PARIS — To some observers, of course, the question is not why Muslim gangs attack Jewish kids in the streets of Paris, it is why it does not happen more often. And I’ll tell you why: the Jews fight back, and they fight hard. Your typical Bnei Akiva counselor, like any one of the three young men who were attacked as they emerged from minya last Sabbath at the Akiva center in the 19th arrondissement, is no slouch. Learned in liturgy, Jewish history, Israeli political affairs, and (in all likelihood) an excellent student in whatever subject he is majoring in university, he is also probably a serious athlete, quite possibly a T’shal (IDF) reservist, and has only one flaw, which is a propensity to be reasonable.
Thus when the three youths stepped out and were assailed by chestnuts — it’s chestnut season in Paris, and those things, falling from the trees all over the city, are hard as stones — they looked around and asked their aggressors what the joke was and did they want to talk about it. Your typical Jewish response, quite in keeping with the example set by the president of the CRIF (the French Conference of Presidents), who only a few days earlier had broken the fast with Muslim leaders at the close of the first day of Ramadan, Islam’s month-long period of introspection when you are supposed to do good deeds.
My own experiences in lands where there are many people of this faith is that the Ramadan can get them a little jumpy. I am all for respect and so forth but you have to be honest about facts, and the facts are that during Ramadan you see an increase, not in introspection and acts of lovingkindness (as Catholics say), although admittedly there tends to be a spike in charitable donations, but in terrorism. In Algeria, for instance, it is no accident (as Marxists used to say) that when Condoleezza Rice stopped over to say hi to the boss, President Abdelazis Bouteflika, on her way back from Tripoli (a strategic move that escapes me, but who am I to understand our genius foreign policy?), there were death treats all over the place and you can be sure Algeria’s security hard-boys, called ninjas for a reason, took them with dead seriousness.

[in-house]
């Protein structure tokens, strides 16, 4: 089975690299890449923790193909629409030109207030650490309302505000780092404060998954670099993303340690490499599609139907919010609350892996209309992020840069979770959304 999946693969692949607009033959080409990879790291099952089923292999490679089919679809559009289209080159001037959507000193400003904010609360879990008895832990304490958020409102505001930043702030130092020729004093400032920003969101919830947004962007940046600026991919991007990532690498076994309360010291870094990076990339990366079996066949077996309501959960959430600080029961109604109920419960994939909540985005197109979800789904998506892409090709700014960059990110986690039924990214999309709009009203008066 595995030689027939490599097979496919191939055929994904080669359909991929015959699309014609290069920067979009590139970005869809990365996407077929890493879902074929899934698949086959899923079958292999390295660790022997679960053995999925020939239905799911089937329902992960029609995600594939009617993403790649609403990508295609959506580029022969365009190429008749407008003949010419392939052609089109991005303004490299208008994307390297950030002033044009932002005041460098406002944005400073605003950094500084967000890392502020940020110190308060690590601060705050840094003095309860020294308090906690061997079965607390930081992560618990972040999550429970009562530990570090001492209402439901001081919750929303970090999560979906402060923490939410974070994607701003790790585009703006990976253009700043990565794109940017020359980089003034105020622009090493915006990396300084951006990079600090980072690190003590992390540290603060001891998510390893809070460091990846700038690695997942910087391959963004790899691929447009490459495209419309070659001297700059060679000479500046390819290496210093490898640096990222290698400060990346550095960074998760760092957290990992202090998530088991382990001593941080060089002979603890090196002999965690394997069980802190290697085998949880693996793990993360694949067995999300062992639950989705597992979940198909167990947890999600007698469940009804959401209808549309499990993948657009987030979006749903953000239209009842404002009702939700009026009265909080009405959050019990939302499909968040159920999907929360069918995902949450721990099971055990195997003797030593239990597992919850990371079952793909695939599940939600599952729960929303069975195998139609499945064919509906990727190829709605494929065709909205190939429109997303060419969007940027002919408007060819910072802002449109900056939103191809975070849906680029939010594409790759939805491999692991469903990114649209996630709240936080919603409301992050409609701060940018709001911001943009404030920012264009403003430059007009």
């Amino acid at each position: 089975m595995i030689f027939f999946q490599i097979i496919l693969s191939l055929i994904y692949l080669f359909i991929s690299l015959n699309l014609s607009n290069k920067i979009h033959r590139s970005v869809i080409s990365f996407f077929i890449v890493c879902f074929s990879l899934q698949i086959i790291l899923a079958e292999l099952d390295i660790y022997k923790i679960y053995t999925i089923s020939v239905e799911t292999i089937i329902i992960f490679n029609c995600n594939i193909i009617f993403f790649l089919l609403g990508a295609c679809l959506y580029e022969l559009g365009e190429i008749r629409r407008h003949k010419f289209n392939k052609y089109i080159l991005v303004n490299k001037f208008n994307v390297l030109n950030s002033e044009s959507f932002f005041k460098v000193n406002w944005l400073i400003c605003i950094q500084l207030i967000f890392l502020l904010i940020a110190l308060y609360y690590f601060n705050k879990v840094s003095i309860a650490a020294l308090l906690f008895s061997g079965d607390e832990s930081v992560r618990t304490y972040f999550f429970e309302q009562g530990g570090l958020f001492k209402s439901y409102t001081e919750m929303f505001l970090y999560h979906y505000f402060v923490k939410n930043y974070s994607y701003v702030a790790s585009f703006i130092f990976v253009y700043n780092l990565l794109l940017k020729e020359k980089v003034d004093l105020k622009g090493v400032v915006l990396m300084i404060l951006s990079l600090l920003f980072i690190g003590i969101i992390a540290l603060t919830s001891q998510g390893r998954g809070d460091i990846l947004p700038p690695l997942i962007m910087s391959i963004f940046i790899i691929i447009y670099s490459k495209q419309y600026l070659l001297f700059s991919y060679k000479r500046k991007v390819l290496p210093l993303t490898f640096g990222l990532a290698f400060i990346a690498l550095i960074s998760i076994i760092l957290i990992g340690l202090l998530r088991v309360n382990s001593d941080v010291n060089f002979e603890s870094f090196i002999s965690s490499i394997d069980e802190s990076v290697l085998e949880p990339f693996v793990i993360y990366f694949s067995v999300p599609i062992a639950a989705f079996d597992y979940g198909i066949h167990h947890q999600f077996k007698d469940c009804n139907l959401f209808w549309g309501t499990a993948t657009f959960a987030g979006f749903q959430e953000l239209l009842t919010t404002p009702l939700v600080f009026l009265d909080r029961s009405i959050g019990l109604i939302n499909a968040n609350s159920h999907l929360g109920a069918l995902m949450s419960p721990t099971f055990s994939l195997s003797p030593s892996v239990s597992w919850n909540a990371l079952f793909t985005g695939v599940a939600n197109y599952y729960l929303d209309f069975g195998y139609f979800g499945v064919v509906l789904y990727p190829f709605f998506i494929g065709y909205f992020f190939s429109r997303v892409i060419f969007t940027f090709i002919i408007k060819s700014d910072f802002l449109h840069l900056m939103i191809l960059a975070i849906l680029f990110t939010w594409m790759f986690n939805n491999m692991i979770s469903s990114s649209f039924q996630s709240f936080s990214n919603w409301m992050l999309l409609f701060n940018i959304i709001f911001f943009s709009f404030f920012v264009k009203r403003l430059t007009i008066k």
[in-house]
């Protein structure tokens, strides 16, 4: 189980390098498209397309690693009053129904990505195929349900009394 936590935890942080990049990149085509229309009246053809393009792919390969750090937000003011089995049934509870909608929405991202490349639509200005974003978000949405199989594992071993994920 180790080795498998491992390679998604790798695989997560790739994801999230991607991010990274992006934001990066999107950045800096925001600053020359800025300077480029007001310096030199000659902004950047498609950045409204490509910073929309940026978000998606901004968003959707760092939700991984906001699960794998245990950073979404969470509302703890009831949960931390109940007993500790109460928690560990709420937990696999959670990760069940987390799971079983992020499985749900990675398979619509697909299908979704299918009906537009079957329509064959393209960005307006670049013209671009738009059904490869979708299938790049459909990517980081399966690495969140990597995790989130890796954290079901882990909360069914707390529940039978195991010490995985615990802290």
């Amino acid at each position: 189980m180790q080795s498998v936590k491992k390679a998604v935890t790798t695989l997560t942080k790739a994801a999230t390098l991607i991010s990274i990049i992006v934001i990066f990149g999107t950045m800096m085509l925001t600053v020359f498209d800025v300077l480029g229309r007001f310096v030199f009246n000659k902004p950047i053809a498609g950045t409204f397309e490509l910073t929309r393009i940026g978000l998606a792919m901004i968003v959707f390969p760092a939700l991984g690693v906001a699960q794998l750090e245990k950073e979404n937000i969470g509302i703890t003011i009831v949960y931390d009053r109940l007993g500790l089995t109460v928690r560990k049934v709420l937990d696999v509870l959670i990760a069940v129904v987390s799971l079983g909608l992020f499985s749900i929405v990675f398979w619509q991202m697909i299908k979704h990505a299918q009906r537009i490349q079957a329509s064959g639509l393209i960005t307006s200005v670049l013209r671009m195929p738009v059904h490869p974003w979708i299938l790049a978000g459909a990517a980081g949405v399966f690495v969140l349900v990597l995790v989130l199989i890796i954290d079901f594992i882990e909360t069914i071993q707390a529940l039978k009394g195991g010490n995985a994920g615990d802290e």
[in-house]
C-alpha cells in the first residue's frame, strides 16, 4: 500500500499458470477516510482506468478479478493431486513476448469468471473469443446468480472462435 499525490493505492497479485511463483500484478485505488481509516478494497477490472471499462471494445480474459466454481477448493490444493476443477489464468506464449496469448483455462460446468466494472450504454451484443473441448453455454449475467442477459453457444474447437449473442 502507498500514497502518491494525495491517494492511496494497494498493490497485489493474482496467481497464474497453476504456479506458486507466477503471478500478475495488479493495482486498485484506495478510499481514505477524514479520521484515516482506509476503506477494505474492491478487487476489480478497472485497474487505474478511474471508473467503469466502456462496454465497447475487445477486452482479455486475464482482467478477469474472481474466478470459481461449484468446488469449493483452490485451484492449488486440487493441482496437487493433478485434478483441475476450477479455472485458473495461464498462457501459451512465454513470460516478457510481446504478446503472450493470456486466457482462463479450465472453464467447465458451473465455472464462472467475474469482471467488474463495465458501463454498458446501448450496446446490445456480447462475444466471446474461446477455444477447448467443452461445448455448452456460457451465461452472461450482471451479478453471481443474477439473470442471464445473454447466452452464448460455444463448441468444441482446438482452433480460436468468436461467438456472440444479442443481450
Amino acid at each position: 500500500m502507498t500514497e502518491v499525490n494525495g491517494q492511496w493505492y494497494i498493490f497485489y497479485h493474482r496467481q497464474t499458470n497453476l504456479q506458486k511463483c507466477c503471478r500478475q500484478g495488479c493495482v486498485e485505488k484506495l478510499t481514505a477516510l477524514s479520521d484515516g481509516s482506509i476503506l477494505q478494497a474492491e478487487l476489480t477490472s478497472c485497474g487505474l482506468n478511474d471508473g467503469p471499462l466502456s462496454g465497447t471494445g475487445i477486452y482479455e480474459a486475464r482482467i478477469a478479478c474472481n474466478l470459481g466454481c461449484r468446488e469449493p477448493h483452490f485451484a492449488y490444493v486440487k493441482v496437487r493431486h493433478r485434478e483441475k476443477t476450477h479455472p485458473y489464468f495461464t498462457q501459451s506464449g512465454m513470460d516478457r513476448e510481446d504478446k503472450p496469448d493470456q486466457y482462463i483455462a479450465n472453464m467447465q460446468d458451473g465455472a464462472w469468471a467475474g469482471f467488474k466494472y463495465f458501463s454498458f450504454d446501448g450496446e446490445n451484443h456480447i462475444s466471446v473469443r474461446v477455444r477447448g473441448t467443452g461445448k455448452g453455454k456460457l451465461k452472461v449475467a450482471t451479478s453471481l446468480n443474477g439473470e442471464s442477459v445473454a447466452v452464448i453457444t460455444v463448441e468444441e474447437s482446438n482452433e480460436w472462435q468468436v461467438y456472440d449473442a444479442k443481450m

No, sir. The Jewish boys were being true to their ancestral type, as was the gang of toughs that jumped them. After the chestnuts came brass knuckles, iron bars, “mort aux keufs” — “kill the kikes.” The attack must have been planned because the offensive side was immediately joined by a dozen others lurking in the alleys to see how strong the counter-attack would be.
It would have left the punks in the gutter, but hey, 18-to-three, this is not a Bruce Willis movie. The bnei Akiva boys fought them off, but suffered a broken nose and a broken jaw, reportedly, and had to be hospitalized overnight. Police picked up three suspects.
It is the sort of thing that happens in France.
NOW PERSONALLY, I am on record as stating that African Islam is an important factor in countering the crazies against whom we are engaged in the Middle East. African Islam, including in its North African branches, which of course are culturally much closer than black Africa to the Arab variety. African Islam is laid back, unconcerned with politics, hospitable, friendly. You do your thing, we’ll do ours, and while with us you are our guest and we will protect you, matter of honor.